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WTI, Brent Prices Rebound
WTI, Brent Prices Rebound

WTI, Brent Prices Rebound

WTI, Brent Prices Rebound

Oil prices closed 1.5% higher on Friday, rebounding from five-month lows, following positive US jobs data and assurances by Saudi Arabia that Russia is ready to join OPEC in extending supply cuts to reduce a persistent glut.
The market, however, remained in technically oversold territory with futures trading down as much as 19% from highs in mid April, prompting some speculators to exit their long positions, Reuters reported.
Brent futures gained 72 cents, or 1.5%, to settle at $49.10 a barrel, while US West Texas Intermediate crude climbed 70 cents, or 1.5%, to close at $46.22 per barrel.
After falling almost 5% on Thursday, both contracts continued to collapse overnight with WTI falling to $43.76, its lowest since Nov. 15, and Brent down to $46.64, its lowest since Nov. 30 when the Organization of Petroleum Exporting Countries agreed to cut production during the first half of 2017.
Both benchmarks pared losses after Saudi Arabia's OPEC Governor Adeeb al-Aama told Reuters that OPEC and non-OPEC nations were close to agreeing to extend a deal to curb production by 1.8 million barrels per day for six months from Jan. 1.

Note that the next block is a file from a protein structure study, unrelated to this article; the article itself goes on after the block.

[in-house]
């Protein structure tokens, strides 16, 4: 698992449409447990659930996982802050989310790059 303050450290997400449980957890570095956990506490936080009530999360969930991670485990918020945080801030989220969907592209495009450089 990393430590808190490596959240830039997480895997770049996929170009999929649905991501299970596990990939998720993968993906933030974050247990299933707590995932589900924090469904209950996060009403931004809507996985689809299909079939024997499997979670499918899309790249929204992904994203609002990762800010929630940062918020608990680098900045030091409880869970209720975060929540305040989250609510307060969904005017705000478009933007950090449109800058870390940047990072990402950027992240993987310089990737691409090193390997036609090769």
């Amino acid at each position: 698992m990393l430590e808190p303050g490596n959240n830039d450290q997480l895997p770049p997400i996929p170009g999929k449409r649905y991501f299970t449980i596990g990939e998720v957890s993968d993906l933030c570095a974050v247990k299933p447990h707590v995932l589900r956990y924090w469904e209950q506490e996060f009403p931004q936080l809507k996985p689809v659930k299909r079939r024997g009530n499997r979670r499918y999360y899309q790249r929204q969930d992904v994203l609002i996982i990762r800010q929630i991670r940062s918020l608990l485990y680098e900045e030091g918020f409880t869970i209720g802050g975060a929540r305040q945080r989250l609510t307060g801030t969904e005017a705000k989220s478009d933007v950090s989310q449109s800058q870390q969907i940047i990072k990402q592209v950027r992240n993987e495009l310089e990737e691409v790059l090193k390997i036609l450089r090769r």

OPEC sources said on Thursday that OPEC is likely to extend cuts when it meets on May 25 but that a deeper cut is unlikely.
In the United States, meanwhile, job growth rebounded sharply in April and the unemployment rate dropped to 4.4%, near a 10-year low, according to government data.
"The jobs report is extremely positive for the US economy...and should help boost oil demand," said Mark Watkins, regional investment manager for US Bank’s private client group in Park City, Utah.
Despite gains on Friday, both benchmarks declined for a third week in a row—Brent by about 5% and WTI by 6%—in their longest losing streak since November.
"The energy complex is slowly succumbing to an opinion that this year’s OPEC production cuts have been ineffective," Jim Ritterbusch, president of Chicago-based energy advisory firm Ritterbusch & Associates, said in a note.
"We feel that OPEC has come to a fork in the road in which the current agreement will be abandoned or steps will need to be taken to double down on current efforts by increasing production curtailments," Ritterbusch said.

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